If New York employers want to shorten the time frame in which former employees can file lawsuits, they can do so by including a clause to that effect in their employment applications. However, that may apply only to New York state claims, not federal ones.
There are no magic words an employee has to utter in order to engage in protected activity. As long as what he says would lead a reasonable person to conclude he’s complaining about some form of discrimination, he has protection from retaliation.
Do you have an employee who’s threatening to sue if you discipline him? Don’t let that prevent legitimate discipline.
A school guidance counselor is suing the New York City Department of Education after she was fired after some long-ago photos of her modeling lingerie surfaced on the Internet. Her lawsuit claims discrimination and wrongful termination.
Back in June, the New York Senate and State Assembly passed an amendment to New York’s wage deduction statute, New York Labor Law Section 193. The amendment—effective Nov. 6, 2012—permits New York employers to make a wider range of payroll deductions than in the past, but also imposes several new deduction-related requirements.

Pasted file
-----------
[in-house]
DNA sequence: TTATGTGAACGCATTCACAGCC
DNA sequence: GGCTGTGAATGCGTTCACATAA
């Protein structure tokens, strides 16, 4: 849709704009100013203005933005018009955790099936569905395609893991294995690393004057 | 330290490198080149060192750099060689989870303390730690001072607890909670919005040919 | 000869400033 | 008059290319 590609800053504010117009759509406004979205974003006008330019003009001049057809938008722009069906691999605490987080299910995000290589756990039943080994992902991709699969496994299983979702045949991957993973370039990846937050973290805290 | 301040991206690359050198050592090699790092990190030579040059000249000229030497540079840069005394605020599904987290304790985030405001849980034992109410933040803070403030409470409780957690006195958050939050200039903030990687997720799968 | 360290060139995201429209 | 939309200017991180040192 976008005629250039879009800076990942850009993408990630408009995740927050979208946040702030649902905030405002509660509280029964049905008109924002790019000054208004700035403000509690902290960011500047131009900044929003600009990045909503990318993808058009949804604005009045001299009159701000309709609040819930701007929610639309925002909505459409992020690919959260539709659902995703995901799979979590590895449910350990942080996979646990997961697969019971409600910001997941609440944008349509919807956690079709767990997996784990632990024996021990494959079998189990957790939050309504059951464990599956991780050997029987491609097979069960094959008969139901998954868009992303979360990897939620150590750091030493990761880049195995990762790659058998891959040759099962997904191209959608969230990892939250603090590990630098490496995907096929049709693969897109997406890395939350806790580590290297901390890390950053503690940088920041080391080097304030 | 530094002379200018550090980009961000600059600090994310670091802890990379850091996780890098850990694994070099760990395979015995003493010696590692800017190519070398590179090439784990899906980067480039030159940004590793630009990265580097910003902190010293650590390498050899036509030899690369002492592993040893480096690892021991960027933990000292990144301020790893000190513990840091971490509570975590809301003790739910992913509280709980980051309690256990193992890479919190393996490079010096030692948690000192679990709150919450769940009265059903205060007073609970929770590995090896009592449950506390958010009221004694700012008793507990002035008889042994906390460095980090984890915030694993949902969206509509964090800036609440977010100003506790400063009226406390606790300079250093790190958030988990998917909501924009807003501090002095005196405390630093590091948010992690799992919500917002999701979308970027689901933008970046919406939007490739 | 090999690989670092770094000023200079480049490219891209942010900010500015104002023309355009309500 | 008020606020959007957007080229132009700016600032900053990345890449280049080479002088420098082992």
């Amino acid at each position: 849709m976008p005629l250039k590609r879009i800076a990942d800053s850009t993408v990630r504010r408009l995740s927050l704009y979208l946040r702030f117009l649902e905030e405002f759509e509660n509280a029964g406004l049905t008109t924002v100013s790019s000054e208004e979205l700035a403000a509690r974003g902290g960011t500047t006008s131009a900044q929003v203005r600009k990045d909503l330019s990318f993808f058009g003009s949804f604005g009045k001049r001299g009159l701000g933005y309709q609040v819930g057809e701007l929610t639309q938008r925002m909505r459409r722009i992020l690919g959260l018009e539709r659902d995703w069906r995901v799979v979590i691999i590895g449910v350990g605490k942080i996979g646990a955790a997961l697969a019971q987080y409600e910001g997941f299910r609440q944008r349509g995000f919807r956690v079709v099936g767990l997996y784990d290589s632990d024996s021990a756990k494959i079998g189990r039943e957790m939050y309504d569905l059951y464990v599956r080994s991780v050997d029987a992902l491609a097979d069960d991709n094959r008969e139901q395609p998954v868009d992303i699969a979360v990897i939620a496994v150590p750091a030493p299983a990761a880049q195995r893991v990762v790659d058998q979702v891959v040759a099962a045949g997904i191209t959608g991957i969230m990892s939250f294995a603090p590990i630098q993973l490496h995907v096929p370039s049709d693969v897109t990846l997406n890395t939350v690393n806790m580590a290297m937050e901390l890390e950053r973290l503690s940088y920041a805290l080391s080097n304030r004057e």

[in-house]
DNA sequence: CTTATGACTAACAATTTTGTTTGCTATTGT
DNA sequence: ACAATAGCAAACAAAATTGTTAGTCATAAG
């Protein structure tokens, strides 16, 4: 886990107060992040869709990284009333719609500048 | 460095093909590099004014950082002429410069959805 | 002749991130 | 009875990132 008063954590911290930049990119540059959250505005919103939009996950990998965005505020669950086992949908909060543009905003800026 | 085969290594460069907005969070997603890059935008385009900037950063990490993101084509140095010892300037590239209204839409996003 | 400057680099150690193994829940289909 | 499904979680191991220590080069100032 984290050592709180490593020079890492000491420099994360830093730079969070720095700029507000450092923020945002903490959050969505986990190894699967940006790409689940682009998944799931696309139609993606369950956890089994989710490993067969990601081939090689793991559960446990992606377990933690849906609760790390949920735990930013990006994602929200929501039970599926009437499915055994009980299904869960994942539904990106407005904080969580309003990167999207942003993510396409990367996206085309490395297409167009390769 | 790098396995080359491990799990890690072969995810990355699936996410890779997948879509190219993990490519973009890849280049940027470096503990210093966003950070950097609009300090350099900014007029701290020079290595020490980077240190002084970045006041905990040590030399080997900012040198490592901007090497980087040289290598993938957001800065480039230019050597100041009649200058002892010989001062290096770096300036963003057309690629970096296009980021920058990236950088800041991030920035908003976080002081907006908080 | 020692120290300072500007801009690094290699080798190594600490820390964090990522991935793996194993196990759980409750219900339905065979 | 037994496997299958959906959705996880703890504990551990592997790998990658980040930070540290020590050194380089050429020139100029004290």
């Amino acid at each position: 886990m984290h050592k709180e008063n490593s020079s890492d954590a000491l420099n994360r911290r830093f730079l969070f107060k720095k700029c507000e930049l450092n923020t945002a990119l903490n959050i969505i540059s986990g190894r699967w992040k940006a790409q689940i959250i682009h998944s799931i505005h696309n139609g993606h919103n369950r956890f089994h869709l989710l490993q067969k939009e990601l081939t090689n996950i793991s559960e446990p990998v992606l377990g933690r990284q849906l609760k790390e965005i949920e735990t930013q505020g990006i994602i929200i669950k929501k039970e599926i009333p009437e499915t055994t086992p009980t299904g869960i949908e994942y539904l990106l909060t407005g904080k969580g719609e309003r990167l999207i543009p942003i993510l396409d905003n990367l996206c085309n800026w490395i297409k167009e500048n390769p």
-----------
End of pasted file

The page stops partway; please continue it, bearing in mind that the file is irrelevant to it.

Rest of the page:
Some employees who are quick to anger may not have the interpersonal skills needed for a promotion, even if they are technically qualified to do the job. If you choose not to promote a hothead, few courts will second-guess your decision …
The New York Supreme Court has ruled that exotic dancing is not an art form and that, therefore, strip clubs are subject to the state sales tax.
Many employers have social media policies that attempt to control what employees say on social media. Policies that overreach may violate the NLRA. In response, the NLRB has issued a memorandum summarizing key points in its recent decisions concerning social media.
When an employee complains about sexual harassment, protect yourself against a later retaliation lawsuit by following up with her. Your goal: To get her on record as experiencing no backlash, thus making it harder to sue for retaliation.
A supervisor can’t successfully sue for discrimination merely because management fails to back up his decision to discipline a subordinate. The supervisor must prove that management didn’t support his decision because of his membership in a protected class.